Let's say you've tried some or all of these steps; you've noticed some improvement, but not enough. Here are some more advanced treatments for the room itself.
Glass tends to reflect high-frequency sound, while allowing lower frequencies to pass right through, never to return. A room with a lot of exposed glass will often sound harsh and bright, as it accentuates the treble notes. Covering these windows can help to absorb higher-frequency sound energy and thus restore the balance of bass and treble. Heavy fabric such as velour, sewn into gathers, works best to absorb sound. Sheer, semitransparent fabrics are much less effective, but can have subtle acoustical effects, if that's all that's required, and can be used to “fine-tune" the room.
Large areas of exposed bare walls and ceiling can produce a similar effect as glass, but are more effective at preserving bass energy. In a room that sounds too muddy—i.e., it makes music sound indistinct—sound-absorbing wall coverings such as tapestries, or hanging rugs, might be worth a try. Also available are fabric-wrapped, sound-absorbing panels that will work well in homes, though their “professional" look lacks the personal touch of one's own home furnishings.
In a space with high ceilings, hanging banners, flags, or other materials from the ceiling can cut down on reverberation.
Be aware that most household sound-absorbing materials do not work very well below about 200 Hz (about middle C). If your acoustical problem occurs below this frequency, look to other techniques or materials to solve it, including professional acoustical materials designed specifically to address low-frequency sound.
Adding sofas, pillows, upholstered chairs, carpets, and other sound-absorbing décor can reduce excess reverberation and loudness, and removing such objects will increase them. Even placing cloths over coffee and side tables will cut down the reflection of sound just a little bit. Plush, overstuffed furniture produces the greatest sound-absorbing effect. Upholstered furniture of leather, wood, or metal has less effect.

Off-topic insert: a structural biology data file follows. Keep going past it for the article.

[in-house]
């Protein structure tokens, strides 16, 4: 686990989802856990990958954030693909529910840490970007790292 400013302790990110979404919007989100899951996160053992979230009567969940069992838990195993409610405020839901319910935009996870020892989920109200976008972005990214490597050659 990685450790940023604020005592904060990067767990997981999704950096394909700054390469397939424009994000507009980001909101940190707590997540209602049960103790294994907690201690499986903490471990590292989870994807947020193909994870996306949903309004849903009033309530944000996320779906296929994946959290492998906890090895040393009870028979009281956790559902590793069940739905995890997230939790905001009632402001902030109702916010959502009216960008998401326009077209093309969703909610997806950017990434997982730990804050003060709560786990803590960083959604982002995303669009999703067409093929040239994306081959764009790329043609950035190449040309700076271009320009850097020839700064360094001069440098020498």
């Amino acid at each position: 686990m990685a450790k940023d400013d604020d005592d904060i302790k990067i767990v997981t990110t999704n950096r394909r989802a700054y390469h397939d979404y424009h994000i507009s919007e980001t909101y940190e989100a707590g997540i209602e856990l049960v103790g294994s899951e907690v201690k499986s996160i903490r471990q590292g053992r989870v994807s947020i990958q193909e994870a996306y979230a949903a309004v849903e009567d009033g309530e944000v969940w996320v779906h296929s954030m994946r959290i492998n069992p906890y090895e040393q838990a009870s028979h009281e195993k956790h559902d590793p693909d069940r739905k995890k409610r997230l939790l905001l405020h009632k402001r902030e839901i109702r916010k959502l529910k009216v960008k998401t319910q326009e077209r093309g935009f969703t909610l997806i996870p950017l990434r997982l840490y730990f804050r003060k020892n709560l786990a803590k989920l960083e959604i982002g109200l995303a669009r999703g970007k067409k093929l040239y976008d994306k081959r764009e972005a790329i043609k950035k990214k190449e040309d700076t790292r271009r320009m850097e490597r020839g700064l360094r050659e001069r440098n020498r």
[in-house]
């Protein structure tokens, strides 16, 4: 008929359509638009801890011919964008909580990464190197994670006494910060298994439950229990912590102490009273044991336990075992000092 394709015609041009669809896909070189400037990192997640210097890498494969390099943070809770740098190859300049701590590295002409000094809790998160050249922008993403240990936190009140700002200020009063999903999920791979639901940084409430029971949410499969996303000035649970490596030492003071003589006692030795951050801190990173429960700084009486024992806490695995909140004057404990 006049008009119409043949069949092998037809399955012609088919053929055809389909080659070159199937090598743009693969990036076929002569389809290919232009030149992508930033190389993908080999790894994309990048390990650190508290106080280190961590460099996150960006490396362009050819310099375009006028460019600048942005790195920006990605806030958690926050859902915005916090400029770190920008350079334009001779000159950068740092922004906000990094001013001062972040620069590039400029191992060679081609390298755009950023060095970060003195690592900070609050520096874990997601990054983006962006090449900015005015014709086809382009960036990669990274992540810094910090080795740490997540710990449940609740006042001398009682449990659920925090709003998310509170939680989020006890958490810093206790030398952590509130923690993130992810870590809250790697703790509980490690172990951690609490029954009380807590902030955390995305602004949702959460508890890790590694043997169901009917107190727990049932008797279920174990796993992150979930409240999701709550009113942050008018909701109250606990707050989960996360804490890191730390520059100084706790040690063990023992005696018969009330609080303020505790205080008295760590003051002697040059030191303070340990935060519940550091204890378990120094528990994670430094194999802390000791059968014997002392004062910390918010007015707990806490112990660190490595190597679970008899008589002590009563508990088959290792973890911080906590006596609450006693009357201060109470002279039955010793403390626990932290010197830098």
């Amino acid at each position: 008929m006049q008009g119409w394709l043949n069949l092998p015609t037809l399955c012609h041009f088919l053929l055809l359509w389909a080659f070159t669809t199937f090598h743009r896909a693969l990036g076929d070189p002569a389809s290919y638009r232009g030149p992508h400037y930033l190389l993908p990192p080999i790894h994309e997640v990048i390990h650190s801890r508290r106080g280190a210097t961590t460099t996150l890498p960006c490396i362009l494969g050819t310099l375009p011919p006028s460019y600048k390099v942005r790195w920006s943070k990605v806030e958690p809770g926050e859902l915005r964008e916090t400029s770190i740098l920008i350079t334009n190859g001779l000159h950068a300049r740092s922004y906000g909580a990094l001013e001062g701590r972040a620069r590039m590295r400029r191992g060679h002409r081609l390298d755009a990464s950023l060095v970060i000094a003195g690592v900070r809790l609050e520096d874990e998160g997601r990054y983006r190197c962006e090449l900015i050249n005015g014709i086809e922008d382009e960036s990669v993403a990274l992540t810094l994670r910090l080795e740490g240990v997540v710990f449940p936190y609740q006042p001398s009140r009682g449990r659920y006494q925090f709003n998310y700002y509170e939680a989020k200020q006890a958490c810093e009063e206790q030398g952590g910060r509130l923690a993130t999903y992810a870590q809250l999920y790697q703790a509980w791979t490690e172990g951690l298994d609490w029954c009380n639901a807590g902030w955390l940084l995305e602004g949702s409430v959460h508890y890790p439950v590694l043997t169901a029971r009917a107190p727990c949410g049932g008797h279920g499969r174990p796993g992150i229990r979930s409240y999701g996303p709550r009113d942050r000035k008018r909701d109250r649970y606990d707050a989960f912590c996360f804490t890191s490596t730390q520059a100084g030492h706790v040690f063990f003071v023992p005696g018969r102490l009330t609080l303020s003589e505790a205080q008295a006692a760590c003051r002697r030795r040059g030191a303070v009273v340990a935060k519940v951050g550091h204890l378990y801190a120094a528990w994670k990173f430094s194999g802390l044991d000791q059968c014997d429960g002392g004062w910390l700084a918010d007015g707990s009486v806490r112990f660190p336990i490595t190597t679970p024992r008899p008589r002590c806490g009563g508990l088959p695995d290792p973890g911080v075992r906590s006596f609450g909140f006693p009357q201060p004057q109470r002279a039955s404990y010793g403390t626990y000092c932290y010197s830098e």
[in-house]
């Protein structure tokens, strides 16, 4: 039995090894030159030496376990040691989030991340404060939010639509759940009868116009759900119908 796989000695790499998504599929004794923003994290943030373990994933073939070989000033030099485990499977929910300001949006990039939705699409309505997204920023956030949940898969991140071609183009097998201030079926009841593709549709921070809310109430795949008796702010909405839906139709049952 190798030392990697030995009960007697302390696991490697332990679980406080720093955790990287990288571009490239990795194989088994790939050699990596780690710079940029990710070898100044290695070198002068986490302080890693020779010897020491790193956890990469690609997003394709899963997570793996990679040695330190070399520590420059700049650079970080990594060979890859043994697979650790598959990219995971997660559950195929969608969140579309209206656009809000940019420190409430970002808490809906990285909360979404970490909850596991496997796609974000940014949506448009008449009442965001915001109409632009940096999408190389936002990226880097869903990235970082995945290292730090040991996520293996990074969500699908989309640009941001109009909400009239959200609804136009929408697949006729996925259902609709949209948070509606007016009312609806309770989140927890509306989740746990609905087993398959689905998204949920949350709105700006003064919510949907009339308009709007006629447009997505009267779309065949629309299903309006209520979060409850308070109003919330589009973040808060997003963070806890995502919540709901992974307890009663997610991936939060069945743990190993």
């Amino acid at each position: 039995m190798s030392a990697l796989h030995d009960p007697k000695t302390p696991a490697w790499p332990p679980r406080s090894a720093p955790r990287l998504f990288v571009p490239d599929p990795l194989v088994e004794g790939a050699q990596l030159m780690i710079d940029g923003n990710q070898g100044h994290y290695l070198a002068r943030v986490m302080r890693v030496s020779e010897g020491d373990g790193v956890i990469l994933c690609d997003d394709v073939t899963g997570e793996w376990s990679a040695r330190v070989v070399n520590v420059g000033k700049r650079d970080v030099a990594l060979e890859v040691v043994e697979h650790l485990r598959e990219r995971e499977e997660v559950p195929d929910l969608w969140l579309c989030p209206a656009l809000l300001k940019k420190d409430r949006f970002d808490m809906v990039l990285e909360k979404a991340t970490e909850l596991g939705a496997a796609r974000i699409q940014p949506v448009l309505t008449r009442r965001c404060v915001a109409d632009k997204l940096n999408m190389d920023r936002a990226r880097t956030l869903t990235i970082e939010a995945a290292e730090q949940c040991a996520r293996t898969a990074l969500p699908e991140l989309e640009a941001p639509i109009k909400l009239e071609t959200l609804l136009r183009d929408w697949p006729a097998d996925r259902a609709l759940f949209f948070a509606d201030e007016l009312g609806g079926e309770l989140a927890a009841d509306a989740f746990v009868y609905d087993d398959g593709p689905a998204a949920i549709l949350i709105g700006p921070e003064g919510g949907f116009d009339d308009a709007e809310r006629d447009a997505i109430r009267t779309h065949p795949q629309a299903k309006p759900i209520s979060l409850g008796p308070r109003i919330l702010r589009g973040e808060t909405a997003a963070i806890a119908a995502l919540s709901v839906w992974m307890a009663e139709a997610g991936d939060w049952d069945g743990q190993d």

Be careful not to add too many sound-absorbing objects to the room—it's possible to go too far, making the room sound too dead, dry, or soft. Sometimes you don't want to absorb sound—you merely want to scatter or diffuse it more evenly about the room. The sound will then be more natural and less “hollow" without necessarily losing reverberation and loudness. In scattering sound, your goal is to use objects both large and small with complex shapes to break up large expanses of flat surfaces. Again, some experimentation is in order. Examples of sound-scattering objects are bookshelves (not too full), tables, chandeliers, room-dividing screens, and sculpture. Designing a space with ceiling beams can also scatter sound.
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